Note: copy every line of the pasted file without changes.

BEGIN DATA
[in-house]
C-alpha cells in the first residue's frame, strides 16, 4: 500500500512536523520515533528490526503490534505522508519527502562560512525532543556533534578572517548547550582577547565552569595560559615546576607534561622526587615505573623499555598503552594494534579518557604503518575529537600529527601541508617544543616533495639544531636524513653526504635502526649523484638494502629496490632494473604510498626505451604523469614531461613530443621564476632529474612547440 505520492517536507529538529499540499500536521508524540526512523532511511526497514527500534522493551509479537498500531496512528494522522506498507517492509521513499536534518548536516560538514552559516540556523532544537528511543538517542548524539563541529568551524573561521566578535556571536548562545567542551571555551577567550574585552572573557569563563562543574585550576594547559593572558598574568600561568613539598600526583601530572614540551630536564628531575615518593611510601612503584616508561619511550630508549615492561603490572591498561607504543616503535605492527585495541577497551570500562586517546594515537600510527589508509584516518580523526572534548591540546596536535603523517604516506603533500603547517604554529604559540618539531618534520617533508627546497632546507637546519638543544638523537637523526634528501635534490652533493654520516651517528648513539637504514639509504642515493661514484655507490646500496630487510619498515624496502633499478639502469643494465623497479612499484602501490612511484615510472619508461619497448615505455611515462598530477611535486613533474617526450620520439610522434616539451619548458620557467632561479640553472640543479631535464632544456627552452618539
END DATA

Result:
[in-house]
C-alpha cells in the first residue's frame, strides 16, 4: 500500500512536523520515533528490526503490534505522508519527502562560512525532543556533534578572517548547550582577547565552569595560559615546576607534561622526587615505573623499555598503552594494534579518557604503518575529537600529527601541508617544543616533495639544531636524513653526504635502526649523484638494502629496490632494473604510498626505451604523469614531461613530443621564476632529474612547440 505520492517536507529538529499540499500536521508524540526512523532511511526497514527500534522493551509479537498500531496512528494522522506498507517492509521513499536534518548536516560538514552559516540556523532544537528511543538517542548524539563541529568551524573561521566578535556571536548562545567542551571555551577567550574585552572573557569563563562543574585550576594547559593572558598574568600561568613539598600526583601530572614540551630536564628531575615518593611510601612503584616508561619511550630508549615492561603490572591498561607504543616503535605492527585495541577497551570500562586517546594515537600510527589508509584516518580523526572534548591540546596536535603523517604516506603533500603547517604554529604559540618539531618534520617533508627546497632546507637546519638543544638523537637523526634528501635534490652533493654520516651517528648513539637504514639509504642515493661514484655507490646500496630487510619498515624496502633499478639502469643494465623497479612499484602501490612511484615510472619508461619497448615505455611515462598530477611535486613533474617526450620520439610522434616539451619548458620557467632561479640553472640543479631535464632544456627552452618539